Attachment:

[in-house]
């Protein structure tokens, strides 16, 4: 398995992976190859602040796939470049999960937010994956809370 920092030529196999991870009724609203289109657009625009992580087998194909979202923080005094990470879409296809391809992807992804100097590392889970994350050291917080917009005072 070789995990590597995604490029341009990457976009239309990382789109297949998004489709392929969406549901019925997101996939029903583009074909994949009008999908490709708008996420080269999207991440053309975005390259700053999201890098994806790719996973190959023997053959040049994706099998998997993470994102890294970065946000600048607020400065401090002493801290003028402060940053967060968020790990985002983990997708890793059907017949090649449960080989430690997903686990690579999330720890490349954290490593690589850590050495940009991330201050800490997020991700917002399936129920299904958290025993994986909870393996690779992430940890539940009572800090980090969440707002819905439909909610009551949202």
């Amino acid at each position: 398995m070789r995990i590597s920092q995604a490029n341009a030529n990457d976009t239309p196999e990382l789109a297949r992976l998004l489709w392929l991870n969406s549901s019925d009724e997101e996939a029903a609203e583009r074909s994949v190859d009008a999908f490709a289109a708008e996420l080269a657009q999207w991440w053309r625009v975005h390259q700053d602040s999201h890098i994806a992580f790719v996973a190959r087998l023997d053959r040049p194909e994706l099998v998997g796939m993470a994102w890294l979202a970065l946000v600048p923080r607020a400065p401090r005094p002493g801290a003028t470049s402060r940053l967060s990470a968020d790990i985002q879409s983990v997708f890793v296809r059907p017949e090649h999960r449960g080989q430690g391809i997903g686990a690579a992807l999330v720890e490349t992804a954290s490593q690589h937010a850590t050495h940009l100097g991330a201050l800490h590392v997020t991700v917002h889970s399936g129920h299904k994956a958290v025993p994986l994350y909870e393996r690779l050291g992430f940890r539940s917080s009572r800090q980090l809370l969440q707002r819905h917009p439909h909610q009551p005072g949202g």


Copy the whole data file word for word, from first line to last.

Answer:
[in-house]
């Protein structure tokens, strides 16, 4: 398995992976190859602040796939470049999960937010994956809370 920092030529196999991870009724609203289109657009625009992580087998194909979202923080005094990470879409296809391809992807992804100097590392889970994350050291917080917009005072 070789995990590597995604490029341009990457976009239309990382789109297949998004489709392929969406549901019925997101996939029903583009074909994949009008999908490709708008996420080269999207991440053309975005390259700053999201890098994806790719996973190959023997053959040049994706099998998997993470994102890294970065946000600048607020400065401090002493801290003028402060940053967060968020790990985002983990997708890793059907017949090649449960080989430690997903686990690579999330720890490349954290490593690589850590050495940009991330201050800490997020991700917002399936129920299904958290025993994986909870393996690779992430940890539940009572800090980090969440707002819905439909909610009551949202």
């Amino acid at each position: 398995m070789r995990i590597s920092q995604a490029n341009a030529n990457d976009t239309p196999e990382l789109a297949r992976l998004l489709w392929l991870n969406s549901s019925d009724e997101e996939a029903a609203e583009r074909s994949v190859d009008a999908f490709a289109a708008e996420l080269a657009q999207w991440w053309r625009v975005h390259q700053d602040s999201h890098i994806a992580f790719v996973a190959r087998l023997d053959r040049p194909e994706l099998v998997g796939m993470a994102w890294l979202a970065l946000v600048p923080r607020a400065p401090r005094p002493g801290a003028t470049s402060r940053l967060s990470a968020d790990i985002q879409s983990v997708f890793v296809r059907p017949e090649h999960r449960g080989q430690g391809i997903g686990a690579a992807l999330v720890e490349t992804a954290s490593q690589h937010a850590t050495h940009l100097g991330a201050l800490h590392v997020t991700v917002h889970s399936g129920h299904k994956a958290v025993p994986l994350y909870e393996r690779l050291g992430f940890r539940s917080s009572r800090q980090l809370l969440q707002r819905h917009p439909h909610q009551p005072g949202g």